get paid

So you want to be a writer…

nunIn light of the recent controversy, and as promised in the Writers Beware blog (because I hate seeing newbies learn the hard way), I thought I’d throw out a little life preserver (read as beating stick) to tell new writers a few rules and help their learning curve…  Mandy DeGeit has been at my house for several days now (visit planned before the Calvacade of Bullshit happened) and after some lecturing and learning, she said it would be helpful to have something like this… So here it is. Or here is the start maybe. I was debating a semi-regular thing with this, and apparently I’m leaning that way, as I made a category just for these: 101.

Rules are something the nuns back in Catholic school had, to go with their rulers. This is not that. This is more like guidelines… since writers are much closer to pirates than they are nuns, and no writing career or experience is ever exactly like anybody else’s. I think maybe we’ll start with a basic list and expand. If I get long winded, I guess I’ll have to make it a serial blog and cover the others later (read as, “Hello?! Have you met me? Of course I’m going to be long winded… expect a serial.”)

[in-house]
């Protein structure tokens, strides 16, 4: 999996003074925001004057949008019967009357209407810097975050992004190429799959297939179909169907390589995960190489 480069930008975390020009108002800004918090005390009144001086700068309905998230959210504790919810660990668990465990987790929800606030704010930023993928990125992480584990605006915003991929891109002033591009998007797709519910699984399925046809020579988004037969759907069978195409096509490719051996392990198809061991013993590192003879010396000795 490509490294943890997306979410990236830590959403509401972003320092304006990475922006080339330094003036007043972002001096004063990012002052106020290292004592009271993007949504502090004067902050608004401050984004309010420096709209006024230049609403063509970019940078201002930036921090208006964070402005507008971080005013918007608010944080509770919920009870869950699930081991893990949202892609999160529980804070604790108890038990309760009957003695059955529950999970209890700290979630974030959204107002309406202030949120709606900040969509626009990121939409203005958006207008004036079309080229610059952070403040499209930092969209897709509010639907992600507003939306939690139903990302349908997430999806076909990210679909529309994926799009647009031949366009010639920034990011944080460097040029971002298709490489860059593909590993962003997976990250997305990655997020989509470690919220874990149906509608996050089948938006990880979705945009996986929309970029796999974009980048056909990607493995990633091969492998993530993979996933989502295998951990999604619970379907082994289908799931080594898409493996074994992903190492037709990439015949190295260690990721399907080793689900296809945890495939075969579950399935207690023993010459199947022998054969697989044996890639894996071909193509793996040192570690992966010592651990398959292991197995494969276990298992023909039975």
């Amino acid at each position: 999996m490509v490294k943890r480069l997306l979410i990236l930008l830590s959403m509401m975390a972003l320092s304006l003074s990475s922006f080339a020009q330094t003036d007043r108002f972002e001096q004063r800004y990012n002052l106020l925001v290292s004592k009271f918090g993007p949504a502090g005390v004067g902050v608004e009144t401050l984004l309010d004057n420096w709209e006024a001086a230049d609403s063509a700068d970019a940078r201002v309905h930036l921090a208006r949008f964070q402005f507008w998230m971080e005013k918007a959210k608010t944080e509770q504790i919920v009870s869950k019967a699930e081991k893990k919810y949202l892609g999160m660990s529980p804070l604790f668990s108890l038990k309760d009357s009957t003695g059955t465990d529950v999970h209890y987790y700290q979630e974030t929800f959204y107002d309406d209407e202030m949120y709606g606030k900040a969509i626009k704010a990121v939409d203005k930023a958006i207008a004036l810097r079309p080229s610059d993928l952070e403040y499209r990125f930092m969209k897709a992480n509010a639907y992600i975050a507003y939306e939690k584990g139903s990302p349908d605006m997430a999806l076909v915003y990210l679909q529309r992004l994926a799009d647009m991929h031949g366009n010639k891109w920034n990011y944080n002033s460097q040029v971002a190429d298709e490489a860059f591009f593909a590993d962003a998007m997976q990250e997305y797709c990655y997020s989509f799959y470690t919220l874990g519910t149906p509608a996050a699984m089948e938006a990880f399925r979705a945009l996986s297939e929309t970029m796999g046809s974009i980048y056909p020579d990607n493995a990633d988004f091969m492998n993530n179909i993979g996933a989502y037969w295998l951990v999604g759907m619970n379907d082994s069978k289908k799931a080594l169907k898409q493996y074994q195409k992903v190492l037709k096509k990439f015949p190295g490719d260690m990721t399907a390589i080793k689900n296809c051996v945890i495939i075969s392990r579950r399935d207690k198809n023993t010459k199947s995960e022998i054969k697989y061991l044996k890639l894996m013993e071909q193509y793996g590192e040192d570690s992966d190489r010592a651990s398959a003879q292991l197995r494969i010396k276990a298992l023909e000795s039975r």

1. RULE NUMBER ONE. This one is NOT a guideline. This is, without a doubt, and with Sister Hank’s ruler to back it up, a rule: Money flows to the writer. aka, Get Paid. aka, Real Money. I don’t care if you want to forgo guideline #3 and only get $5.00, get something. Anything. Seriously. Because if they have to pay you, they tend to give a crap about where their money is going. I have tried to beat this into the thick skulls of several newer writers who refuse to listen in the light of the vile word “exposure” and in the miasma of excitement that comes with the idea of being published. After the recent whirlwind, a couple are suddenly listening. Mandy took an “ouch” to learn and another received a very nasty phone call where Bob and I channeled everyone above us on the ladder who had yelled at us about the exact same thing once upon a time. Get Paid. Non-negotiable.